What are electrolytes?

Mineral salts are common in the diet, the most popular being table salt – sodium chloride. When these salts are dissolved in water, they separate into ions – a fancy word for an element with a charge. Sodium chloride, for which the chemical symbol is NaCl, is then broken into sodium, Na+, and chloride, Cl.

While water is a poor conductor on its own, ions dissolved in water carry electrical current, because they are charged! Therefore, the ions are given the name electrolytes.

Related Reading: The Importance of Water in Our Diet

The essential minerals in our diet can become ions. Positively charged ions, also called cations (because cats are positively great! . . . Well, that’s how I remember it.), include sodium, potassium, calcium, and magnesium. Negatively charged ions, anions, include chloride, phosphate, sulfate, and a few others.

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Positively and negatively charged ions must be in balance in electrolyte solutions. As well, water is attracted to the ions. Water molecules like to stick to them! So, if there is an imbalance of electrolytes within or outside of a cell in your body, the electrolytes will move in order to maintain balance, carrying water with them. Electrolytes help water get around in our system this way.

What do electrolytes do for my body?

Because electrolytes carry a charge, they conduct electricity. Our body uses electricity in order to twitch our muscles into moving, as well as send thoughts to our brain. Electrolytes are important for proper muscle function and control, as well as nerve impulses traveling throughout your body!

Bicarbonate, an anion, also helps with digestion by maintaining the acid-base balance in your small intestines.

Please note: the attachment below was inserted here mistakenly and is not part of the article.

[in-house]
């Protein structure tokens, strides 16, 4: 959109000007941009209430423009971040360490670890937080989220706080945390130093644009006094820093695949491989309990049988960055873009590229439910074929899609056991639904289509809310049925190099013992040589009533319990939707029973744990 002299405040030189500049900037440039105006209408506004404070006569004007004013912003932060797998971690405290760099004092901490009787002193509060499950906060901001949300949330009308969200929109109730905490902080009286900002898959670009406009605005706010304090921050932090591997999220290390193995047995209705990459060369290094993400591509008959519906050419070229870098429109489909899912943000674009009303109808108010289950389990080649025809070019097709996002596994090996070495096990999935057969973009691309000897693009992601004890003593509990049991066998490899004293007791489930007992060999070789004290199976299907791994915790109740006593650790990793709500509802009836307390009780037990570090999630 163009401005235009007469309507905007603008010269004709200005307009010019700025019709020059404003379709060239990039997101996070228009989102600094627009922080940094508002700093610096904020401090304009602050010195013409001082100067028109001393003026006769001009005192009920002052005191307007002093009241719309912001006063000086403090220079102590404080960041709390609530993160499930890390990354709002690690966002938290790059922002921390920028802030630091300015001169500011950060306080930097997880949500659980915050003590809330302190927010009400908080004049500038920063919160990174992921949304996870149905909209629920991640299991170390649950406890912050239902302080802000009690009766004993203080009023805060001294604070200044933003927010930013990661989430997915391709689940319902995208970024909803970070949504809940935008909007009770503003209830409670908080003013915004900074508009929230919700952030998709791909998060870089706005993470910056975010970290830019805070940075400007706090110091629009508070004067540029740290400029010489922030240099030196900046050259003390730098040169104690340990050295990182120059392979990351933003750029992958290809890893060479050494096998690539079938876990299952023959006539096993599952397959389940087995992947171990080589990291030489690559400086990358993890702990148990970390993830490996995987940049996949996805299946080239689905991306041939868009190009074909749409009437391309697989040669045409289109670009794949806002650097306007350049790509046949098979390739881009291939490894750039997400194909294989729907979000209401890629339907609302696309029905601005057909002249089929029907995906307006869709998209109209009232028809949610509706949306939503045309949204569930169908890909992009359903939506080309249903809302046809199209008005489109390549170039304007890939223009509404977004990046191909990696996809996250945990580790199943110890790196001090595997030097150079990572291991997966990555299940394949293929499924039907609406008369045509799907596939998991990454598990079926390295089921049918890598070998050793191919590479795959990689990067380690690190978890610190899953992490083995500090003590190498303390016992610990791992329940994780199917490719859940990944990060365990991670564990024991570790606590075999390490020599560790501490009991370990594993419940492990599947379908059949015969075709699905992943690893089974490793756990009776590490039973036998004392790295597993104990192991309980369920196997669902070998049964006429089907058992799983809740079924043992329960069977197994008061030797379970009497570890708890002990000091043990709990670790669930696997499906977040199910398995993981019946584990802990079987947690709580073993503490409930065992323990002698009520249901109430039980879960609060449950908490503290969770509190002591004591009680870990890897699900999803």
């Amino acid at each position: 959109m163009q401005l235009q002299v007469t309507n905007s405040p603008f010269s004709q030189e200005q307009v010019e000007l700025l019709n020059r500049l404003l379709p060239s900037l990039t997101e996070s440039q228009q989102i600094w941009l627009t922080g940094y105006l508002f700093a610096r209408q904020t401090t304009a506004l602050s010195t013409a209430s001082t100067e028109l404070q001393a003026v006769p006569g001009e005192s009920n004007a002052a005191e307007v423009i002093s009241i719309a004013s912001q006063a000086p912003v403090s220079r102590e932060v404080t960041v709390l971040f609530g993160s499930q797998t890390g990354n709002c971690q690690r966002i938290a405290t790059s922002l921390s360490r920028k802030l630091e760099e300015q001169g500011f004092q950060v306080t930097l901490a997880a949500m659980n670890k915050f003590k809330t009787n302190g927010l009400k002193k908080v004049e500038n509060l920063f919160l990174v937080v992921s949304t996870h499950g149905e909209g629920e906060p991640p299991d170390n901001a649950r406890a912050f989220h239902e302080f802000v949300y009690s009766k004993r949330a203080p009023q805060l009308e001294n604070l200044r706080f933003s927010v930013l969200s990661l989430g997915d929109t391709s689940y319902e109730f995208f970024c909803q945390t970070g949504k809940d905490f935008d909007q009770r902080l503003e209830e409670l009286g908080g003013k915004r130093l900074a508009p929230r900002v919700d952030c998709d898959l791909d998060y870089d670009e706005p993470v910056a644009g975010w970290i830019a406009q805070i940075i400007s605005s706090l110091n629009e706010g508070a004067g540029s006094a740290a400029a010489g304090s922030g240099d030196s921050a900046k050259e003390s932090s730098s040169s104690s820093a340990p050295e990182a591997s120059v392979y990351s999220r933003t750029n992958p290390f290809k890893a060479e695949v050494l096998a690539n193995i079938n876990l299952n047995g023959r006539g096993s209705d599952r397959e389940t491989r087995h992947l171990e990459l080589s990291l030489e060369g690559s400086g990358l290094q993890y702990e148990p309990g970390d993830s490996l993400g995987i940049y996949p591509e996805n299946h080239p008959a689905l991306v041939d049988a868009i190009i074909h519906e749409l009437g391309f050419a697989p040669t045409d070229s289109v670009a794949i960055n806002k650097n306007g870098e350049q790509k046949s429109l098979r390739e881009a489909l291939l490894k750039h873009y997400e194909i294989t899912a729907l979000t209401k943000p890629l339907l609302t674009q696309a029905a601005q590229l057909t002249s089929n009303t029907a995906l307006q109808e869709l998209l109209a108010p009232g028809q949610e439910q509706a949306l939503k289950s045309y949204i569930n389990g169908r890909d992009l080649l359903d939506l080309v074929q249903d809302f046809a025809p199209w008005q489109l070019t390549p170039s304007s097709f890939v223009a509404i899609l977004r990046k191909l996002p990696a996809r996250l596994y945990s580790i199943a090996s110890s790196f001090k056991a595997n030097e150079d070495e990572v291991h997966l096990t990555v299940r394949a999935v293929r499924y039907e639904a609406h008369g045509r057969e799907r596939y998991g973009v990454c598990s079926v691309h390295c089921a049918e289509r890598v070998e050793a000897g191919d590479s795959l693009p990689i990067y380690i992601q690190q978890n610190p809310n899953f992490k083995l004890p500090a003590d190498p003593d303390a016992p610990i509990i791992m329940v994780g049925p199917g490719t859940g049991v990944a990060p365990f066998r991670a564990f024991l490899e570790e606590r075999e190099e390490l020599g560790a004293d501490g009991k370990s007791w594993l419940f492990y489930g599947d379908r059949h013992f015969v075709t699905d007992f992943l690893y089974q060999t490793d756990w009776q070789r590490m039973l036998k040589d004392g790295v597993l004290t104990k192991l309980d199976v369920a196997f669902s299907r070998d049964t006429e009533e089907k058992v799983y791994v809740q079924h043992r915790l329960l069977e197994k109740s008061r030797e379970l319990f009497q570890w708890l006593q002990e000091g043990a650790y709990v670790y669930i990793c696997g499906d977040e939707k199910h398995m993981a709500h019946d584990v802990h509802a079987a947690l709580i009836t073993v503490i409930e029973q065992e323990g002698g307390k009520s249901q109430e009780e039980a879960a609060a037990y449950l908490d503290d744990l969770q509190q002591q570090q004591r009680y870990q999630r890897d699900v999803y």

You lose electrolytes during exercise.How do we lose electrolytes?

We all know that after a great workout, it’s important to replenish with water and, in very rigorous exercises, electrolytes! But building up a sweat isn’t the only way electrolytes can be lost. While sweating is probably the way we are most familiar with losing water (and electrolytes within it), being sick can cause losses, too. Extreme vomiting or diarrhea causes dehydration, and with it those ions are being expelled. Even traumatic wounds and burns can cause an imbalance.

In severe cases of dehydration like these, it’s important to replenish fluids and electrolytes. An emergency fix is called oral rehydration therapy, and it’s ridiculously easy to concoct. Heat up 2 cups (1/2 L) of water and add 4 tsp of sugar and 1/2 tsp of salt. Just that small amount will help someone who is severely dehydrated get back on track, and give them the energy (via sugar) to recover.

Healthy foods like fruits will provide you with electrolytes.Where can I get electrolytes in my diet?

Sports drinks are great if you’re an athlete, but the majority of those who drink them don’t really need them. Your kids at little league are not losing so much fluid that they need Gatorade. Plus, those drinks are loaded with added sugars, and that’s a whole different discussion! For casual sports games or a normal workout, water is your best fuel. You can replace your electrolytes just by eating healthy foods afterward!

The foods that provide you with the major and trace minerals provide you with electrolytes – that’s what they are! A well-balanced, healthy diet will provide all of the minerals that are essential to our bodies. Use a reasonable amount of table salt to season your home cooked meals. Get a variety of fruits, vegetables, grains, legumes, eggs, and meats (if you eat it!).

Next time you are feeling dehydrated, rather than reaching for a sports drink for your electrolytes, try a glass of water and a healthy meal! I guarantee you’ll feel even better!

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